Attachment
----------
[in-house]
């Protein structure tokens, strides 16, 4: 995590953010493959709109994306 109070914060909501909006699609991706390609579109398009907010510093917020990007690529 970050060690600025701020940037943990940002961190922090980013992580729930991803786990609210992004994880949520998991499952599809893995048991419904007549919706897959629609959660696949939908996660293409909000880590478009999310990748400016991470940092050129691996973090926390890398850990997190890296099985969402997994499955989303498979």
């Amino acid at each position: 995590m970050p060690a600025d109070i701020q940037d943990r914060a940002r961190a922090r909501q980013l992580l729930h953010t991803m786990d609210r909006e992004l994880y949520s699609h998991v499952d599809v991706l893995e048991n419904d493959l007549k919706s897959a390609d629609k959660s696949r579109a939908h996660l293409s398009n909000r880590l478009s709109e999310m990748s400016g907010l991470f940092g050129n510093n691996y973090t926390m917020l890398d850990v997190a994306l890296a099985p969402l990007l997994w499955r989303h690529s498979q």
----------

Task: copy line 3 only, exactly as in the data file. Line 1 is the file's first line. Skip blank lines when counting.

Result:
């Amino acid at each position: 995590m970050p060690a600025d109070i701020q940037d943990r914060a940002r961190a922090r909501q980013l992580l729930h953010t991803m786990d609210r909006e992004l994880y949520s699609h998991v499952d599809v991706l893995e048991n419904d493959l007549k919706s897959a390609d629609k959660s696949r579109a939908h996660l293409s398009n909000r880590l478009s709109e999310m990748s400016g907010l991470f940092g050129n510093n691996y973090t926390m917020l890398d850990v997190a994306l890296a099985p969402l990007l997994w499955r989303h690529s498979q």